By Senior Airman Kaylee Clark
19th Airlift Wing Public Affairs
Many kids spend their summers at the pool or at sleepovers with friends, but David Evans spent many days of his summer coordinating and executing a Boy Scout project.
David spent approximately 165 hours volunteering to earn money, planning and completing the project which put two benches in Heritage Park. He raised $1,019 for the project.
While staying in lodging at Little Rock Air Force Base, Ark., David would walk around Heritage Park and noticed there weren’t any benches or seating at the park. He decided that the lack of benches gave him the perfect opportunity to complete his Eagle Scout project.
“I chose this project because I noticed a need and wanted to fill it,” he said.
American Legion Post 71 and Home Depot in Cabot donated monetary and material supplies. Cabot Trailer Park also helped by employing Evans with odd jobs to make money for his project. Several private citizens also donated money to the cause.
In execution of the project, David recruited the help of his friends from the Air Force Junior Reserve Officers’ Training Corp program at Cabot High School in conjunction with a member from Post 71, his parents, an Assistant Scoutmaster and a fellow Boy Scout.
He has been a Scout for 5 years; next February will be the start of his sixth year. Scouting starts with service, and for the higher ranks it’s a requirement to serve a set number of community service hours. To become an Eagle Scout, one has to plan and execute a service project using leadership skills.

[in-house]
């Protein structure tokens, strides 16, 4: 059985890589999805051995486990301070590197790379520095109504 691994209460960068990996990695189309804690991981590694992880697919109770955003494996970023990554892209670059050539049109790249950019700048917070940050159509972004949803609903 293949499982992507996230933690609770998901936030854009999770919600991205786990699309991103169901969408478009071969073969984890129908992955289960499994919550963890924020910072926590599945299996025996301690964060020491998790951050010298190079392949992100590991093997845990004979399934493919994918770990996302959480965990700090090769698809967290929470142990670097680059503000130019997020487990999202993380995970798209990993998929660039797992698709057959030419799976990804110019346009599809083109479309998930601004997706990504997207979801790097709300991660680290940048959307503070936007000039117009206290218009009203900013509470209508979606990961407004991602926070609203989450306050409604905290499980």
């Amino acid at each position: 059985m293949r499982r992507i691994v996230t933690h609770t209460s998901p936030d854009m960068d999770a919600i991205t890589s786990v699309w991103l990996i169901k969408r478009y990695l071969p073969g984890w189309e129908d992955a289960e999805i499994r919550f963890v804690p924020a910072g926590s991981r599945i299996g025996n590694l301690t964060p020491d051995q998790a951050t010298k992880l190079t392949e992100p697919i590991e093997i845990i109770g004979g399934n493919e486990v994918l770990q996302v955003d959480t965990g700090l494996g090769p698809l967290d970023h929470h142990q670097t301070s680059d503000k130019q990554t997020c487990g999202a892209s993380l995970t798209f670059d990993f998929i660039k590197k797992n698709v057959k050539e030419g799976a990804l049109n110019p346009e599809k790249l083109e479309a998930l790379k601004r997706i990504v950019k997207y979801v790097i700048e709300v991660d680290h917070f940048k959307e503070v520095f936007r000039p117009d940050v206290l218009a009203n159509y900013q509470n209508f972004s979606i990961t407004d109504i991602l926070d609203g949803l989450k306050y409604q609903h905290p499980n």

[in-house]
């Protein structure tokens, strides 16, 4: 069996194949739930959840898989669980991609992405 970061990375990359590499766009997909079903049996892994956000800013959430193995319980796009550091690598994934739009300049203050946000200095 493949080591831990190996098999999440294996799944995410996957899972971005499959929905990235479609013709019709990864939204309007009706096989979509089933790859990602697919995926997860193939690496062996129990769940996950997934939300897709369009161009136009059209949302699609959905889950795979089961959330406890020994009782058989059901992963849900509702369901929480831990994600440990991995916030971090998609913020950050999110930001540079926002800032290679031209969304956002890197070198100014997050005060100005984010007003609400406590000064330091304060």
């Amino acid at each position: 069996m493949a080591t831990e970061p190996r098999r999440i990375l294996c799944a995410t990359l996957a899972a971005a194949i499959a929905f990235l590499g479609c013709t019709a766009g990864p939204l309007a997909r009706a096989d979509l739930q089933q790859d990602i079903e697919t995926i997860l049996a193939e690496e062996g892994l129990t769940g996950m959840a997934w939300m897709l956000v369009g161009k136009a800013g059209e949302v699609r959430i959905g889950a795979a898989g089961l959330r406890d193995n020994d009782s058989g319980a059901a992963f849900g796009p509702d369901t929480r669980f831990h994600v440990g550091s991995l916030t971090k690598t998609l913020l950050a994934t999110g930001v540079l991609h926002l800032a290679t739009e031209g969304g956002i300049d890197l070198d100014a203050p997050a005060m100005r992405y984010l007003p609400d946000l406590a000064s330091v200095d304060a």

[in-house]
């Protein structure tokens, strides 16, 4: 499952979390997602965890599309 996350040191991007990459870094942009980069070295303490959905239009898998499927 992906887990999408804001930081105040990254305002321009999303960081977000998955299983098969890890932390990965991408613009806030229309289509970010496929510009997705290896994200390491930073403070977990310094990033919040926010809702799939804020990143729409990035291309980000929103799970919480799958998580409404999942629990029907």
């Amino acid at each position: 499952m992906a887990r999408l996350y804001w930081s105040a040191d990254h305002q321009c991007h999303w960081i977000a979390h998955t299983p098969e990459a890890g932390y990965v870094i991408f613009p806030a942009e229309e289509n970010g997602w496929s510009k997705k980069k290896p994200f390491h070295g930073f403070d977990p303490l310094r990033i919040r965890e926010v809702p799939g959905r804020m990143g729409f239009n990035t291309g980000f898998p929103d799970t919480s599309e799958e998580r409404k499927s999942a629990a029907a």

“One of the reasons I chose the bench I did was because it has a warranty for fifty years,” said David. “I’ll be able to come back and say yeah, that name in the cement, that’s me. I did this.”
For David, the benches stand as a reminder of all of the hard work and dedication that was put into the project.
With plans to join the Air Force as an officer through the Air Force Academy, the Eagle Scouts program will give him experience and knowledge on leadership.
“Summer was optimal because of no school and the weather,” he said.
“Have I been busy? Yes.”
“Had a break? Not really.”
“But I wouldn’t have chosen to spend my summer any differently, service to the base, and earning Eagle Scout outweighs it all tenfold,” Evans said.
The project gives David the opportunity to share his love of aircraft with others.
“While he was writing his after-action report, he came to realize just how his project has impacted him on a personal development level; and that, to him, was priceless,” said David’s father, Master Sgt. Paul Evans.
When he realized that the park was enjoyed by people of all ages, he noticed there wasn’t anything to encourage senior citizens to enjoy the park.
“Scouting has been a huge part of David’s life and he’s learned a lot,” said his father. “Regardless of the trial he’s faced, Scouting and his faith have taught him how to seek the teaching moment and the lesson from the trial and apply it to his life.”